Engaging, timely, and humane.




An exploration of the role of faith in contemporary China.

Pulitzer Prize–winning journalist Johnson (A Mosque in Munich: Nazis, the CIA, and the Muslim Brotherhood in the West, 2010, etc.) delves into the lives of several families and communities as they live out varying faith traditions in China. Along the way, he provides useful history lessons on how religion in China has come to be what it is today. In touching, descriptive prose, Johnson brings his subjects to life amid a colorful backdrop. The author explains that early communist rule had largely tolerated religion as a necessary component of controlling the vast population, especially in rural areas. Under Mao, however, that tolerance evaporated. The leader’s war on faith was part of a larger war on civilization itself and served only to destroy much of the fabric of society. “When the Cultural Revolution ended,” writes Johnson, “many wondered if they could ever trust anyone again.” In the wake of Mao, the state found religion to be a useful tool in rebuilding society and civil trust. However, this did not mean there was to be any meaningful freedom of religion. Johnson points out that China’s traditional religions of Daoism, Buddhism, and harder-to-define folk religions enjoy the most latitude. Traditions with foreign ties, such as Christianity, are viewed with much more suspicion. Nevertheless, readers may be surprised to read of church groups such as Early Rain, which seem to operate complex organizations with somewhat limited state interference. Throughout this worthwhile study, the author touches on a wide array of issues related to faith in Chinese culture, including the advent of the technology age, urbanization, respect for the dead, the role of family, and the ever looming communist state. Some may argue that Johnson’s work is anecdotal in nature and therefore presents only a sliver of religious life in such a vast nation as China, but the author uses his anecdotal approach to the best possible advantage.

Engaging, timely, and humane.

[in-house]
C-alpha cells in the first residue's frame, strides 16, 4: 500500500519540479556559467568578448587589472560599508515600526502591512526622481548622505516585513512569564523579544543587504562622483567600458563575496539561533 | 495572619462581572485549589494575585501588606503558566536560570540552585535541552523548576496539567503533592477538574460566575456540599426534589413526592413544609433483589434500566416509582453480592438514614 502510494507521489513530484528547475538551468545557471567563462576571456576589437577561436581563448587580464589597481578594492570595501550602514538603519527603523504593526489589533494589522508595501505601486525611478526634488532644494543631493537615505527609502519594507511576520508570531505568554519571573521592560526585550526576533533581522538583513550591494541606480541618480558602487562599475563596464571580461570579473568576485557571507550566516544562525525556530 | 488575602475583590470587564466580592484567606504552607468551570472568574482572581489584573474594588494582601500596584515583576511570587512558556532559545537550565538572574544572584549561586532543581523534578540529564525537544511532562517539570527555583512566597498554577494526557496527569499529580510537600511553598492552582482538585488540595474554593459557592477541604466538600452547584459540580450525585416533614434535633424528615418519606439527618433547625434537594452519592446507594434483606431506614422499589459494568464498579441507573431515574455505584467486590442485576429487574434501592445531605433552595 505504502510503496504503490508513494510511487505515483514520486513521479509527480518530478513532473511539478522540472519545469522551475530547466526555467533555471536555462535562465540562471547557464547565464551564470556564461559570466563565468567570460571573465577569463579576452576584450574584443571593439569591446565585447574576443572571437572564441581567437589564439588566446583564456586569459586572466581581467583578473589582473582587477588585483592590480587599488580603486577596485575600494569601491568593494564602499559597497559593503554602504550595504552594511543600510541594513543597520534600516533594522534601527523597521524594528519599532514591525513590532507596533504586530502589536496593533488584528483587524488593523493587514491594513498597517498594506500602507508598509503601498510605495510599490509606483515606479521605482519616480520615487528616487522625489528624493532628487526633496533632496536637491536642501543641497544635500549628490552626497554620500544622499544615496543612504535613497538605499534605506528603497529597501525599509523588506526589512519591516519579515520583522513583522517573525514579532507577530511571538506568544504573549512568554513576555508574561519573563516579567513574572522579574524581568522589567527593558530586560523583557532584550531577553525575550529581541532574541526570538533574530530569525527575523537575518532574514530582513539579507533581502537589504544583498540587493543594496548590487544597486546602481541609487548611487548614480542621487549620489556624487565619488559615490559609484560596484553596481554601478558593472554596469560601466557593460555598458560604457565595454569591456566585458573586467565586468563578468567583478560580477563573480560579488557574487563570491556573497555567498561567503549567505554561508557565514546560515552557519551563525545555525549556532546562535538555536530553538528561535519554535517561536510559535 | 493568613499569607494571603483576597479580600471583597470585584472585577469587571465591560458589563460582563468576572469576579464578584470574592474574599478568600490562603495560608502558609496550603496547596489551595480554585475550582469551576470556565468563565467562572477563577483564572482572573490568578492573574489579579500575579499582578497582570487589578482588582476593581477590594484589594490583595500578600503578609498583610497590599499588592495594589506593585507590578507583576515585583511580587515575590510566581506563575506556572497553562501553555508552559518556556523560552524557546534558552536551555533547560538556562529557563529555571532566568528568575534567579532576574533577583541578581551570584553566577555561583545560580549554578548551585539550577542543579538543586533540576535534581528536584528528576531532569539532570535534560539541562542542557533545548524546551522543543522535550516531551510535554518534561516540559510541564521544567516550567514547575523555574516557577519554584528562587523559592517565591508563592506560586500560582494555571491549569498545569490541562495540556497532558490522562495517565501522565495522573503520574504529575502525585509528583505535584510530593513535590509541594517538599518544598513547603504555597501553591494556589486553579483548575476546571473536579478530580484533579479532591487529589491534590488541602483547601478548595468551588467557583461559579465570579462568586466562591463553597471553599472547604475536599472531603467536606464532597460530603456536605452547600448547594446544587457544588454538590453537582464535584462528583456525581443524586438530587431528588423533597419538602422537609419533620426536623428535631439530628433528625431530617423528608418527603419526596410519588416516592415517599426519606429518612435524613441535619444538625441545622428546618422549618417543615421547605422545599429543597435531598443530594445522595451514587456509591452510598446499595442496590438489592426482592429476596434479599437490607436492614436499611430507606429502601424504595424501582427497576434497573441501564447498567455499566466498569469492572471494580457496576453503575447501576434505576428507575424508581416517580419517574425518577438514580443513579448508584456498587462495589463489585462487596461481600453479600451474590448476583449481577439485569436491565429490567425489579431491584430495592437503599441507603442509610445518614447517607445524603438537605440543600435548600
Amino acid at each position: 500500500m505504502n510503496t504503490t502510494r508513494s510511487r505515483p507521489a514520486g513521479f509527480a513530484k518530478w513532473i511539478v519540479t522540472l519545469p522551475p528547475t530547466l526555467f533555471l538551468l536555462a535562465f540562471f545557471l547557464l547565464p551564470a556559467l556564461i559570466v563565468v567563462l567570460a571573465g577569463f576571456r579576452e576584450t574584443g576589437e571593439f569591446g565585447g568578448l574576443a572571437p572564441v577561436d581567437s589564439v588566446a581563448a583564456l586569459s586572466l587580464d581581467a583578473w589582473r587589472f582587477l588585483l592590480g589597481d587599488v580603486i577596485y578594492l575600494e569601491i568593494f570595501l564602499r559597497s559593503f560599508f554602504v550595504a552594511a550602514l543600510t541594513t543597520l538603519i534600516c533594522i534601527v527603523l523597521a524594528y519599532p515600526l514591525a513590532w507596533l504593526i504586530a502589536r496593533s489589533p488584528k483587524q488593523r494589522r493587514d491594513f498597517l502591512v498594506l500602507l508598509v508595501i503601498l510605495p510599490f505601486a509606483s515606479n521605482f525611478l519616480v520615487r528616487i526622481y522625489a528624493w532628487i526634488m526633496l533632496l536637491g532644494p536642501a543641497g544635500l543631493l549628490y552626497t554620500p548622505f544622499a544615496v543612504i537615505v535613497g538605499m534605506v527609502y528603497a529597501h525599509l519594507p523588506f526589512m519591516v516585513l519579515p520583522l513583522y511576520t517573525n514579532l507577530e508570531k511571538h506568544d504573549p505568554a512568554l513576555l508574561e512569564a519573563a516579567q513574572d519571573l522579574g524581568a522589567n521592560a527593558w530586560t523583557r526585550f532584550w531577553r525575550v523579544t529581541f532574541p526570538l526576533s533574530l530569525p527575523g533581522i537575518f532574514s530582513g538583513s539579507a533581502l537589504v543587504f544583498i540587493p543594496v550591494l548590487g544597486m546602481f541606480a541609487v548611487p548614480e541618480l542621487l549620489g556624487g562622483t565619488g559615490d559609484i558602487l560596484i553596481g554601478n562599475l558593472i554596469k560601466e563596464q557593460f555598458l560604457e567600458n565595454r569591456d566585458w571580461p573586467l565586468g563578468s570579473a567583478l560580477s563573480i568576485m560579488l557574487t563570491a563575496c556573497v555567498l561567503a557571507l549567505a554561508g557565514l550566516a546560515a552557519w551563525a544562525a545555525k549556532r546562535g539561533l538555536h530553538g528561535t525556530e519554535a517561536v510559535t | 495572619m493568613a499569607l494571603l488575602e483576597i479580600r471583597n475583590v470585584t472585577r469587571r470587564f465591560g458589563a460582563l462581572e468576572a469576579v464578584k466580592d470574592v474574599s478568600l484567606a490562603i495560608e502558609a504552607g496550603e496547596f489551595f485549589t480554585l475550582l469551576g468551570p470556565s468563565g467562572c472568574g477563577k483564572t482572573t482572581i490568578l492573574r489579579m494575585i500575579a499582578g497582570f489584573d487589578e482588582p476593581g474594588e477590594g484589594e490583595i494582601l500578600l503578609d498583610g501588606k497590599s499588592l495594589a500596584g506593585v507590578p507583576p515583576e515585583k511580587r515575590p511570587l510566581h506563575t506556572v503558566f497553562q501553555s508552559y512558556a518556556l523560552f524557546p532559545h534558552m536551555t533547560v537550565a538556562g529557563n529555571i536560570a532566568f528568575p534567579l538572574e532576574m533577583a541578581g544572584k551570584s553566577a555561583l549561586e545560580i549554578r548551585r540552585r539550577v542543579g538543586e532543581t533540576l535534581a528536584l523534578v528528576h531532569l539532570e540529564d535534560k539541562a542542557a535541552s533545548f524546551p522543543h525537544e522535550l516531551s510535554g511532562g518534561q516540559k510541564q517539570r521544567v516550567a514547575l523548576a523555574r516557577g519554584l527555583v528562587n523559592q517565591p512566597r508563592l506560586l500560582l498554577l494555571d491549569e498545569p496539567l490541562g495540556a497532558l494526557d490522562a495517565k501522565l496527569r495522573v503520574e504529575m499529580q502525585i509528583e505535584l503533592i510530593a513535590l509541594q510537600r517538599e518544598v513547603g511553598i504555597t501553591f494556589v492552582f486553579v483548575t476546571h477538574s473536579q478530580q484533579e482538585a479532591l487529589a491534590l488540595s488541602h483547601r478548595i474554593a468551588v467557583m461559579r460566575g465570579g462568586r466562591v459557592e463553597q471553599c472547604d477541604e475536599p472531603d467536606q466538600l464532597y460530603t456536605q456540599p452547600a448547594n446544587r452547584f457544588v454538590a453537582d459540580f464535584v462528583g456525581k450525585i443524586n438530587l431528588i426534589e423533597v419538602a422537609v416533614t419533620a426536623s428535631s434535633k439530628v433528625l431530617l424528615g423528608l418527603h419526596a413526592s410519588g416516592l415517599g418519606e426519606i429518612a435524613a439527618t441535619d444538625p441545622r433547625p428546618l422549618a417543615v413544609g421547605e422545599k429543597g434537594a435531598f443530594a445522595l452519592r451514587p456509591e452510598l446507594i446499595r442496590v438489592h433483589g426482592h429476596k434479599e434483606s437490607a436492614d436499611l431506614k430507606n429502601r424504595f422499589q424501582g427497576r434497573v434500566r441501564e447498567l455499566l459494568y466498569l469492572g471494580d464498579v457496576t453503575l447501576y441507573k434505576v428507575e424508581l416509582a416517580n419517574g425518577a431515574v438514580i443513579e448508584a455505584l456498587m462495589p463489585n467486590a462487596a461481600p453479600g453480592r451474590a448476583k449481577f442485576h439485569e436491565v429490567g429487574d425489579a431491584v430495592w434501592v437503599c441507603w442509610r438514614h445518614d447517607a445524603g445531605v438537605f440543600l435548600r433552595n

Pub Date: April 11, 2017

ISBN: 978-1-101-87005-1

Page Count: 464

Publisher: Pantheon

Review Posted Online: Feb. 21, 2017

Kirkus Reviews Issue: March 1, 2017

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A declaration worth hearing out in a time of growing inequality—and indignity.


Noted number cruncher Sperling delivers an economist’s rejoinder to life, liberty, and the pursuit of happiness.

Former director of the National Economic Council in the administrations of Presidents Bill Clinton and Barack Obama, the author has long taken a view of the dismal science that takes economic justice fully into account. Alongside all the metrics and estimates and reckonings of GDP, inflation, and the supply curve, he holds the great goal of economic policy to be the advancement of human dignity, a concept intangible enough to chase the econometricians away. Growth, the sacred mantra of most economic policy, “should never be considered an appropriate ultimate end goal” for it, he counsels. Though 4% is the magic number for annual growth to be considered healthy, it is healthy only if everyone is getting the benefits and not just the ultrawealthy who are making away with the spoils today. Defining dignity, admits Sperling, can be a kind of “I know it when I see it” problem, but it does not exist where people are a paycheck away from homelessness; the fact, however, that people widely share a view of indignity suggests the “intuitive universality” of its opposite. That said, the author identifies three qualifications, one of them the “ability to meaningfully participate in the economy with respect, not domination and humiliation.” Though these latter terms are also essentially unquantifiable, Sperling holds that this respect—lack of abuse, in another phrasing—can be obtained through a tight labor market and monetary and fiscal policy that pushes for full employment. In other words, where management needs to come looking for workers, workers are likely to be better treated than when the opposite holds. In still other words, writes the author, dignity is in part a function of “ ‘take this job and shove it’ power,” which is a power worth fighting for.